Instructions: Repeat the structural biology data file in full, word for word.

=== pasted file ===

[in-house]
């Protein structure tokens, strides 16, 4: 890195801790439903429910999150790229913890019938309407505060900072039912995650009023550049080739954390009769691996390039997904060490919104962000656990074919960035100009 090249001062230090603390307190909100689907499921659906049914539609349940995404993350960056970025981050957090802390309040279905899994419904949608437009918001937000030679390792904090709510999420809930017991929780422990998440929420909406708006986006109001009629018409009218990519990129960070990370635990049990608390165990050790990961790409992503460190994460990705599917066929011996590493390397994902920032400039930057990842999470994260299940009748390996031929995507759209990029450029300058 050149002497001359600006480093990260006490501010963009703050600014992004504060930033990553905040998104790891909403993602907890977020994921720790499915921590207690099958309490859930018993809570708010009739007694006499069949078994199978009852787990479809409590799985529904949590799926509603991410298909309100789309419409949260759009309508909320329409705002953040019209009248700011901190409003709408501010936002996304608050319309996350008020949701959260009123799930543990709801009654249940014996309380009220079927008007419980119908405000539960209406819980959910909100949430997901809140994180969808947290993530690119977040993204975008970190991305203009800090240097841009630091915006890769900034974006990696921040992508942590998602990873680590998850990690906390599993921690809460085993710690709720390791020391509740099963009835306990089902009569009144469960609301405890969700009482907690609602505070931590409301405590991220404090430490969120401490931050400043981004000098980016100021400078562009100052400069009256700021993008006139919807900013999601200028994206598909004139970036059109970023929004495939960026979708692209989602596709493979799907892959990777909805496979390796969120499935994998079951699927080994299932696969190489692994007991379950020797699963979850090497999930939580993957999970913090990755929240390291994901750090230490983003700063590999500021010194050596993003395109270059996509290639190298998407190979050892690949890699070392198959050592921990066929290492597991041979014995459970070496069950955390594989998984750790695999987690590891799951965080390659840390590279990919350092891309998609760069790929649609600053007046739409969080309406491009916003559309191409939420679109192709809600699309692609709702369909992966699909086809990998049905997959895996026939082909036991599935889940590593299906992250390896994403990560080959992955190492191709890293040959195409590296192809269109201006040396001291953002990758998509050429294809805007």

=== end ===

[in-house]
């Protein structure tokens, strides 16, 4: 890195801790439903429910999150790229913890019938309407505060900072039912995650009023550049080739954390009769691996390039997904060490919104962000656990074919960035100009 090249001062230090603390307190909100689907499921659906049914539609349940995404993350960056970025981050957090802390309040279905899994419904949608437009918001937000030679390792904090709510999420809930017991929780422990998440929420909406708006986006109001009629018409009218990519990129960070990370635990049990608390165990050790990961790409992503460190994460990705599917066929011996590493390397994902920032400039930057990842999470994260299940009748390996031929995507759209990029450029300058 050149002497001359600006480093990260006490501010963009703050600014992004504060930033990553905040998104790891909403993602907890977020994921720790499915921590207690099958309490859930018993809570708010009739007694006499069949078994199978009852787990479809409590799985529904949590799926509603991410298909309100789309419409949260759009309508909320329409705002953040019209009248700011901190409003709408501010936002996304608050319309996350008020949701959260009123799930543990709801009654249940014996309380009220079927008007419980119908405000539960209406819980959910909100949430997901809140994180969808947290993530690119977040993204975008970190991305203009800090240097841009630091915006890769900034974006990696921040992508942590998602990873680590998850990690906390599993921690809460085993710690709720390791020391509740099963009835306990089902009569009144469960609301405890969700009482907690609602505070931590409301405590991220404090430490969120401490931050400043981004000098980016100021400078562009100052400069009256700021993008006139919807900013999601200028994206598909004139970036059109970023929004495939960026979708692209989602596709493979799907892959990777909805496979390796969120499935994998079951699927080994299932696969190489692994007991379950020797699963979850090497999930939580993957999970913090990755929240390291994901750090230490983003700063590999500021010194050596993003395109270059996509290639190298998407190979050892690949890699070392198959050592921990066929290492597991041979014995459970070496069950955390594989998984750790695999987690590891799951965080390659840390590279990919350092891309998609760069790929649609600053007046739409969080309406491009916003559309191409939420679109192709809600699309692609709702369909992966699909086809990998049905997959895996026939082909036991599935889940590593299906992250390896994403990560080959992955190492191709890293040959195409590296192809269109201006040396001291953002990758998509050429294809805007």